All 66 rescued animals have now been brought to Jersey and are being cared for by herpetologists to ensure that they and their offspring can be returned to the wild in the future.
“We always work in partnership and this film really tells the story of just how many people were involved in ensuring these Mauritian reptiles were urgently rescued from immediate danger and bought to Jersey, where our team of captive breeding experts can care for them. I am so grateful to everyone who worked so hard to make this happen,” Dr Lesley Dickie, Durrell CEO, said.
“Without swift intervention, the impact of the Wakashio oil spill could have caused irreversible damage and pushed the reptiles closer to extinction. Co-ordinating this mission was no small undertaking and there were many challenges along the way. We really couldn’t have done it without the generous support of the Jean Boulle Group, who enabled the transport of these animals, and Ports of Jersey, who have been so supportive in handling all the complex aviation logistics.”
In 2019, local photographer Anna Houiellebecq travelled through Nepal and was “astounded” by the beauty of the country and the people who called it home.
She fell in love straight away and decided to capture a series of photographs which are currently exhibited at the Link Gallery, in “a visual display of people and communities that have a story to be shared”.
“I use my skills in photography to document the people and places I see throughout my travels,” Anna said. “I love meeting and getting to know people from different backgrounds and cultures, and believe they all have something powerful and unique to share.
“My aim with photography is to become a story teller. I strive to see the beauty in the places and people that I meet, and to listen and to learn from my experiences.”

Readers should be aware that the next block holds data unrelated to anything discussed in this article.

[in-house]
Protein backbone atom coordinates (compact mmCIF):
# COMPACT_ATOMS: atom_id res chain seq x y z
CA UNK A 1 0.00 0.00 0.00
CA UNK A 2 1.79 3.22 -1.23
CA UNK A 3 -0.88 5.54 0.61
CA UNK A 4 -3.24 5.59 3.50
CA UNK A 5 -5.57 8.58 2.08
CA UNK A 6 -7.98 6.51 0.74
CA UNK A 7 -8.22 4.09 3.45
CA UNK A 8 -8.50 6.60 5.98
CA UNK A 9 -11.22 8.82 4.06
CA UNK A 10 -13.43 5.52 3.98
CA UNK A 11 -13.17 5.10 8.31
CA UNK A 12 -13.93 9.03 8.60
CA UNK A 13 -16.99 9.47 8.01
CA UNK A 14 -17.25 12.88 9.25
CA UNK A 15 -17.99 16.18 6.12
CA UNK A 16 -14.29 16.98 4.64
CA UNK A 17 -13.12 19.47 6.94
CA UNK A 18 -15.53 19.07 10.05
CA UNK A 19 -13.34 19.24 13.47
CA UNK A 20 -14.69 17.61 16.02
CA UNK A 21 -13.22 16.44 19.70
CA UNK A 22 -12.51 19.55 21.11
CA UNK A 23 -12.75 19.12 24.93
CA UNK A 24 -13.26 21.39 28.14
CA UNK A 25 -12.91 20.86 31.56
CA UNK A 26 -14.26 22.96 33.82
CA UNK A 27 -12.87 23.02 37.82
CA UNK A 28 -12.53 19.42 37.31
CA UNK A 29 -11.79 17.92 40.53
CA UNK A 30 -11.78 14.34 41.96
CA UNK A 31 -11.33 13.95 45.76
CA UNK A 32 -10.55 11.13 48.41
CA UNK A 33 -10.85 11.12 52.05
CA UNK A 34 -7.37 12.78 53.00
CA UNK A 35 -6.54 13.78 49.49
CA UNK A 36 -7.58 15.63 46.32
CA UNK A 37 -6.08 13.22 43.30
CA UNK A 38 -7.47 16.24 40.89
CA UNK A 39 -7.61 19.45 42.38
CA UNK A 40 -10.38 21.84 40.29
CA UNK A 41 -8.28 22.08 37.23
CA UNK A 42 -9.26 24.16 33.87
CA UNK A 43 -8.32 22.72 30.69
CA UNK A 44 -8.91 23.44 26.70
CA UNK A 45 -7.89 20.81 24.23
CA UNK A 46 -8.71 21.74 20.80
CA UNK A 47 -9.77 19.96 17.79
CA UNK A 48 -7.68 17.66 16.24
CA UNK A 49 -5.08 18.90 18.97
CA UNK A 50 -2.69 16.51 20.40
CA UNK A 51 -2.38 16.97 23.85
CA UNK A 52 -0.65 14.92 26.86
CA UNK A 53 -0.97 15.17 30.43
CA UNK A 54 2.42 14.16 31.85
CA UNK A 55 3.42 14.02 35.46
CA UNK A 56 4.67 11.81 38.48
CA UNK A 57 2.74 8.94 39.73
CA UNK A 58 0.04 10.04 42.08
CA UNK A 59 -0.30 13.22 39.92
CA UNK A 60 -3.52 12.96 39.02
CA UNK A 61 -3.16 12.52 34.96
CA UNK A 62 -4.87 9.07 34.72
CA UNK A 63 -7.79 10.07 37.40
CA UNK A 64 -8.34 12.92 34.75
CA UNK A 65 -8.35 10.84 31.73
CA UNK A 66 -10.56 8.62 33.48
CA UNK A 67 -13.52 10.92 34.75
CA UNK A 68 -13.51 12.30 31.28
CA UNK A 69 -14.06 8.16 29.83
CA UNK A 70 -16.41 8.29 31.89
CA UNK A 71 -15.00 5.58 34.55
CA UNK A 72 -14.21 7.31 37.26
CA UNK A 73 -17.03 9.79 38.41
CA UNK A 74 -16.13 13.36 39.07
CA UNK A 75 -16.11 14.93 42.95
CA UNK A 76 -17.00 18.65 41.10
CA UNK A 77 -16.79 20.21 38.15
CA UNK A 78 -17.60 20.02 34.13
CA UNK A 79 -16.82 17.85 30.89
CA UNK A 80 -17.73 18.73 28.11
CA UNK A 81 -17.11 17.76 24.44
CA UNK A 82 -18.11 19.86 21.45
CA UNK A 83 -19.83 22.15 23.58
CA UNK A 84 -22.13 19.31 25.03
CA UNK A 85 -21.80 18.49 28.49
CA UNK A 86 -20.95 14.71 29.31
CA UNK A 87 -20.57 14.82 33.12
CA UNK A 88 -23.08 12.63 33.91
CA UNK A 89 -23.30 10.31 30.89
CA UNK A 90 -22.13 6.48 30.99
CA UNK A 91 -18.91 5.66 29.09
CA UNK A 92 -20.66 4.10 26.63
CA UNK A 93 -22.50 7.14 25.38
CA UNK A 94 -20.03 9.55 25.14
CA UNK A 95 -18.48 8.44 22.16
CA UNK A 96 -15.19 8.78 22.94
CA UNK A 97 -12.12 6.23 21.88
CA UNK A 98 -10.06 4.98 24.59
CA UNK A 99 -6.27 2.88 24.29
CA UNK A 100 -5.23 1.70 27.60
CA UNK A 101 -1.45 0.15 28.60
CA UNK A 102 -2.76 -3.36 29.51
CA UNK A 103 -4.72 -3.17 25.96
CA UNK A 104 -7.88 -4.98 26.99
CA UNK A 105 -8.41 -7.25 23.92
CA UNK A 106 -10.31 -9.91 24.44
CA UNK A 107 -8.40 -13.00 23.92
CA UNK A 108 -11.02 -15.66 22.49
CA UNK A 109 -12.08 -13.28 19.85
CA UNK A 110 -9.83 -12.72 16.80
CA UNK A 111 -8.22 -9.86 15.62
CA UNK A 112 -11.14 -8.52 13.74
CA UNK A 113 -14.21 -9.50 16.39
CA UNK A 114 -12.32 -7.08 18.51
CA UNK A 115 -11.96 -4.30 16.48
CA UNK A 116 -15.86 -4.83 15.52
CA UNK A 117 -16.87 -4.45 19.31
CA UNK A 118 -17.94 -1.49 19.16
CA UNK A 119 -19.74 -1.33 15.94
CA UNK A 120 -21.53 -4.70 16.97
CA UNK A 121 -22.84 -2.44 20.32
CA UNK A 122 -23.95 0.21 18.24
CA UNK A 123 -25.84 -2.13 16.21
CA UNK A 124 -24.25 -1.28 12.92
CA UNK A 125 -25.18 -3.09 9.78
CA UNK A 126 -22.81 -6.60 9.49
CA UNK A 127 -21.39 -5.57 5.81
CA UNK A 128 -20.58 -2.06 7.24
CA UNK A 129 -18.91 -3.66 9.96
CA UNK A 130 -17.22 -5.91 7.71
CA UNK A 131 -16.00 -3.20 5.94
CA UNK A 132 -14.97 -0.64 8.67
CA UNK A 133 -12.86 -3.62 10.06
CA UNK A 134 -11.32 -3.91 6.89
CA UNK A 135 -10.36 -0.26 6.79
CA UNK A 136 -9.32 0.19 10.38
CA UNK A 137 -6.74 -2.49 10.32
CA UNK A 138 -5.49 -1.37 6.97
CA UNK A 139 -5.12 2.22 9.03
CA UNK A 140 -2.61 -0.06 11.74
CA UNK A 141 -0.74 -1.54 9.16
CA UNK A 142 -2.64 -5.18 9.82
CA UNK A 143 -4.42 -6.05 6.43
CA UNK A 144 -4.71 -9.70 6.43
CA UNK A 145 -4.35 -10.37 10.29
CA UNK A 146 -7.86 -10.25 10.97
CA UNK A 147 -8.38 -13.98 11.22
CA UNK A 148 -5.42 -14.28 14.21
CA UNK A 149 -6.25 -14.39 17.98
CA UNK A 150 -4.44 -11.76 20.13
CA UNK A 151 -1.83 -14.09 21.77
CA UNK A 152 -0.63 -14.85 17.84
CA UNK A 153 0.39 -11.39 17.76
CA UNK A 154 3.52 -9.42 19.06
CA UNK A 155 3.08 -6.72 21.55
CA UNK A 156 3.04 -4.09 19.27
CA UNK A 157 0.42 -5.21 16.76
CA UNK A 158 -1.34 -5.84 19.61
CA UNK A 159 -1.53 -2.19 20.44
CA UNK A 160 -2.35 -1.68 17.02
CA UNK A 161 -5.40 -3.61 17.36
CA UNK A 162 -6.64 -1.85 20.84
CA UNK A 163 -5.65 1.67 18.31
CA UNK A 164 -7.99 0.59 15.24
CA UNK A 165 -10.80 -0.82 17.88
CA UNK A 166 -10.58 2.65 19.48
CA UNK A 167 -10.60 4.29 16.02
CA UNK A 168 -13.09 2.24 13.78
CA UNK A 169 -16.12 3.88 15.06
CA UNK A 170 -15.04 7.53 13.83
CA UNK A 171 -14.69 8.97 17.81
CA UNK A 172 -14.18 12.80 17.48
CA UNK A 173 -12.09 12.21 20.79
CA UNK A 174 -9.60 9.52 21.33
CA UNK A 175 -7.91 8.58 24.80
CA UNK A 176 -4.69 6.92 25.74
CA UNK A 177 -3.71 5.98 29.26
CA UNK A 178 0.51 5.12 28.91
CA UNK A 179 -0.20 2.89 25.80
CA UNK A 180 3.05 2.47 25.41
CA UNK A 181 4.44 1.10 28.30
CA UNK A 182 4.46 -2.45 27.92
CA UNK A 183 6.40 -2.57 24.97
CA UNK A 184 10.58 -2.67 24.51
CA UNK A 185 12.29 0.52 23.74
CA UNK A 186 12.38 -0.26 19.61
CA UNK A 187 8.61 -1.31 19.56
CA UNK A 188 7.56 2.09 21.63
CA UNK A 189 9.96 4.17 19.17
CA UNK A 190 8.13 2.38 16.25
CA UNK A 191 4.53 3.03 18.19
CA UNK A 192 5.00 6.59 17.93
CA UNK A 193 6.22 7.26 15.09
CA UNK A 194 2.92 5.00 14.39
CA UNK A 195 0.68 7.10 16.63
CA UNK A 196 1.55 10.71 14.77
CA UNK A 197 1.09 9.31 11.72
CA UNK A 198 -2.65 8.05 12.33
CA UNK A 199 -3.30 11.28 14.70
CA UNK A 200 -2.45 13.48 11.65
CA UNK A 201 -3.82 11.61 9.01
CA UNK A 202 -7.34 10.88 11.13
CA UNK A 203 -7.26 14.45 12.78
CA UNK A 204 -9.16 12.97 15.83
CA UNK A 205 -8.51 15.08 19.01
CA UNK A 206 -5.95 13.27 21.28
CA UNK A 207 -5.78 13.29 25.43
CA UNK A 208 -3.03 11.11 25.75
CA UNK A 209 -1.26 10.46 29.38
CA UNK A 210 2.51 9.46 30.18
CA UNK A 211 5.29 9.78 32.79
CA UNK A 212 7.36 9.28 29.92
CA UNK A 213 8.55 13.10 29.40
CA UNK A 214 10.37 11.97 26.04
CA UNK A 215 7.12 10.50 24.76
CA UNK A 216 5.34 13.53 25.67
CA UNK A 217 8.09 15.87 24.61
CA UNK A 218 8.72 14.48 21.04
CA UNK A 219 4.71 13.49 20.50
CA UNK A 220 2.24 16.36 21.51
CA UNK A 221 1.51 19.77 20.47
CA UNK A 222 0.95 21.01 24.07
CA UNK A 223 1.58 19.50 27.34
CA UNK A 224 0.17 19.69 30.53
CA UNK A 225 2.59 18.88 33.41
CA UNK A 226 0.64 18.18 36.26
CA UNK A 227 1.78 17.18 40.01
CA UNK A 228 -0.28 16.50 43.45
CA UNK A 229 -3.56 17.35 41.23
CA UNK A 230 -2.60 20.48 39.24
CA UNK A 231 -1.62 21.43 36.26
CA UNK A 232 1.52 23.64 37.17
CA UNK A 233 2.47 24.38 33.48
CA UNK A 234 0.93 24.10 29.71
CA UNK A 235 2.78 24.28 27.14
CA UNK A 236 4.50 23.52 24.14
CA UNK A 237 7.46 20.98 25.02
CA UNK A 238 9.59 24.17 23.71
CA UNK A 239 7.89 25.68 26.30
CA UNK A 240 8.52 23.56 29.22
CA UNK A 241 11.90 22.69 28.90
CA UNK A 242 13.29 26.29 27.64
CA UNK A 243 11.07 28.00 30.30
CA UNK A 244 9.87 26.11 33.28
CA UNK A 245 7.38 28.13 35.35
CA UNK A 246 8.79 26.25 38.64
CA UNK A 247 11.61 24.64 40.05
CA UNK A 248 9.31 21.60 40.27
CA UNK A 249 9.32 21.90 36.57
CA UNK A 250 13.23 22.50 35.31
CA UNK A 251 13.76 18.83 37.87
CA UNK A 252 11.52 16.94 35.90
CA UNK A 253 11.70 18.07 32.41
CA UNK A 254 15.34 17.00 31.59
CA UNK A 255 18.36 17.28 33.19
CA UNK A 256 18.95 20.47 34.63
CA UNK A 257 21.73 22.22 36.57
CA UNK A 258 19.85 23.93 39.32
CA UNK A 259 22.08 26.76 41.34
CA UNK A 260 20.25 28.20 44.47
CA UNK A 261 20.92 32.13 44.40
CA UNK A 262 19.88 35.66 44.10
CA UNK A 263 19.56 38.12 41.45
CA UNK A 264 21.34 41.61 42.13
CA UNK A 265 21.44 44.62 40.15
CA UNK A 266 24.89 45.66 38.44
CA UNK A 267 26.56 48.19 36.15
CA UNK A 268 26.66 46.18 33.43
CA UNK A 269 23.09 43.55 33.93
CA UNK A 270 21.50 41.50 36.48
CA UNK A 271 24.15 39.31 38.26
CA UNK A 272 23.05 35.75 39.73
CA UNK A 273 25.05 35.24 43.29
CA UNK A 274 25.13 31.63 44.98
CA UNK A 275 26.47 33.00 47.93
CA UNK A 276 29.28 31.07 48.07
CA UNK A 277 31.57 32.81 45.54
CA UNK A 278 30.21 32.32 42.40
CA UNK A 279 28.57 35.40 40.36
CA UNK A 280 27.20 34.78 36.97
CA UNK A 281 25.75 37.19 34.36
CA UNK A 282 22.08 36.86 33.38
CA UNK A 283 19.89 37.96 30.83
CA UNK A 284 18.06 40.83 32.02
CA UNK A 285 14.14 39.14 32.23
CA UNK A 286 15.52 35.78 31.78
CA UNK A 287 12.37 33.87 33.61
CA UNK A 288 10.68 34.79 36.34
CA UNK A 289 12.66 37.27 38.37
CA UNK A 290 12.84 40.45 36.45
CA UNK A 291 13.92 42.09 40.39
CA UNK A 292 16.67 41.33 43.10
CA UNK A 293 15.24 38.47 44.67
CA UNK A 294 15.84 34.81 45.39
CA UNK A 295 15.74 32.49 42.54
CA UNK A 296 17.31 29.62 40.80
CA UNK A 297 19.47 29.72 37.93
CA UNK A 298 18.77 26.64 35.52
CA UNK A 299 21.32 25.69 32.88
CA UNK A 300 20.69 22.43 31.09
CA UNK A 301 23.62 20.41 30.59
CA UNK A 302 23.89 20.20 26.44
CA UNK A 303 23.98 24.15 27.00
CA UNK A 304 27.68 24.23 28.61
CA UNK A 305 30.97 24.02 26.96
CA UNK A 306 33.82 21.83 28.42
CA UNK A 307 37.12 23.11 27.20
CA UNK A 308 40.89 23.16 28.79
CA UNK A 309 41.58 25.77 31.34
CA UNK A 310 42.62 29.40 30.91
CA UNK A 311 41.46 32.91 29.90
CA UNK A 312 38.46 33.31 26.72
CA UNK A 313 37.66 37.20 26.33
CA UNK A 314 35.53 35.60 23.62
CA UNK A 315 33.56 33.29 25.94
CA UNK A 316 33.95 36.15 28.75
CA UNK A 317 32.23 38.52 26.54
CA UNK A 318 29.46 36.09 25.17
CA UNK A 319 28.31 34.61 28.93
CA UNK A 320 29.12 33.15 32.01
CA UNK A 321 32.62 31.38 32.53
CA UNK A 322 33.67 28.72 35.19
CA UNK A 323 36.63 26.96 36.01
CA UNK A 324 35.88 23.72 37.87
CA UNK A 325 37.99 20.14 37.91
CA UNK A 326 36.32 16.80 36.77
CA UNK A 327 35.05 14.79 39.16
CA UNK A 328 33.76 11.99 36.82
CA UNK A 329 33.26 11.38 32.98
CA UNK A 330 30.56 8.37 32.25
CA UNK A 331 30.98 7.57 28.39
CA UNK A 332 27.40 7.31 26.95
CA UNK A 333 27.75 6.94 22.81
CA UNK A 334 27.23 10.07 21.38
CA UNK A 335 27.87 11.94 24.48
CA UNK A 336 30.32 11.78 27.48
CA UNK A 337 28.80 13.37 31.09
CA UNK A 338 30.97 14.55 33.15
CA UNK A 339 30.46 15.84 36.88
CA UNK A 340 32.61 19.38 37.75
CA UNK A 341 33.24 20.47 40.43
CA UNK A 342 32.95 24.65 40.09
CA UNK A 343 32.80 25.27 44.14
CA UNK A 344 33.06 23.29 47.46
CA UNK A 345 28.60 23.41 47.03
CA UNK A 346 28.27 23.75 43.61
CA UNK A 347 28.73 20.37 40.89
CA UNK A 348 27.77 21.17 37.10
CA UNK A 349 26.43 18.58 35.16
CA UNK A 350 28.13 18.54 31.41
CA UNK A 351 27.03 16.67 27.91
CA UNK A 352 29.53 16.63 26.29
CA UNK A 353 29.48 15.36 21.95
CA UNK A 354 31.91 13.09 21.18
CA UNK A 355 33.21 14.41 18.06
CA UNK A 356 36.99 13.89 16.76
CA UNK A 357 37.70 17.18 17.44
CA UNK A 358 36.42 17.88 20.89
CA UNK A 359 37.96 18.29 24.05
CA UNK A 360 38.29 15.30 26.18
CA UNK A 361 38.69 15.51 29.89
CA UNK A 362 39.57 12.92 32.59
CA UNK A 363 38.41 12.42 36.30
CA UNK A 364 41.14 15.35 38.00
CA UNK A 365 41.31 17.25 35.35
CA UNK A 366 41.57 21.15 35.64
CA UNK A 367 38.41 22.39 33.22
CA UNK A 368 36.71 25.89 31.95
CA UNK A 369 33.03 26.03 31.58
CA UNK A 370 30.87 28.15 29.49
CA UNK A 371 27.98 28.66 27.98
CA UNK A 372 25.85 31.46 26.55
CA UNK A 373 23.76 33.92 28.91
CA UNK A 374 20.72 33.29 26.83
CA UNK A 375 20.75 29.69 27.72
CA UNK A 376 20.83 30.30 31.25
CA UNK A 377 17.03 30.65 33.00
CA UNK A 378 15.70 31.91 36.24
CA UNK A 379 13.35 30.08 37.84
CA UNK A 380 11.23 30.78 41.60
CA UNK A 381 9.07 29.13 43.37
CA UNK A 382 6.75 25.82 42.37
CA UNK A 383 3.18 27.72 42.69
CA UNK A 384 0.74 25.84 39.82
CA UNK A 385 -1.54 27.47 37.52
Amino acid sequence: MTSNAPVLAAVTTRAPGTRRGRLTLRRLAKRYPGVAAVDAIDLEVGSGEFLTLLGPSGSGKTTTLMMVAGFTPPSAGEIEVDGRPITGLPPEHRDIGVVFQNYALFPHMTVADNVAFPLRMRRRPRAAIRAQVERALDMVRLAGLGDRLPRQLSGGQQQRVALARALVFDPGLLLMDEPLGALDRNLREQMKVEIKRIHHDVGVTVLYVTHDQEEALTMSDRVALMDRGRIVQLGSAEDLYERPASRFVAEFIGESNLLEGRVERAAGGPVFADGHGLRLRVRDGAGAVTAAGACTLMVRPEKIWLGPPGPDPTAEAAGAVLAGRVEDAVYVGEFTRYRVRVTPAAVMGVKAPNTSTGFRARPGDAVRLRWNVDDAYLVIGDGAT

50% of all profit made through the exhibition, will go to Five14, an adventure company that aims at preventing exploitation through ethical business.
On a late summer’s day, members of local poetry group, La Poèt’tie, met at Howard Davis Park to share and perform original poetic pieces.
Set up by Juliette Hart and Stefan Le Marquand last year, the group - whose name means “collective of poets, a place where poets gather, a place where poetry is made" – meets monthly and welcomes any local wordsmith.
ArtHouse Jersey Presents has shared a video of their recent 'leafy' encounter. The video includes a playboy's laments, a "wee poem about Scotland", a "Capitalist Meditation", as well as a Brexit-themed parody of Robert Browning's 'Home Thoughts, from Abroad' and a poem in Jèrriais about a seagull (mauve).
An aerial shot of Jersey Airport’s Rescue and Firefighting Service at work on a simulated aircraft fire as earned Marc Le Cornu of Bam Perspectives first place in the documentary category of the Aerial Photography Awards.
“Capturing the power of the water monitors and the skills of the firefighters was a great opportunity and I hope it is a small way of celebrating our local firefighters!” Marc, who spent three decades in the fire service, said.
“As an ex-firefighter myself, it was good to be back alongside the flames! Hope you like these shots as much as I enjoyed capturing them!”
Marc's snap of the Triathlon start and of a boat also got third place in the Sports category and a special mention in the Transportation category respectively.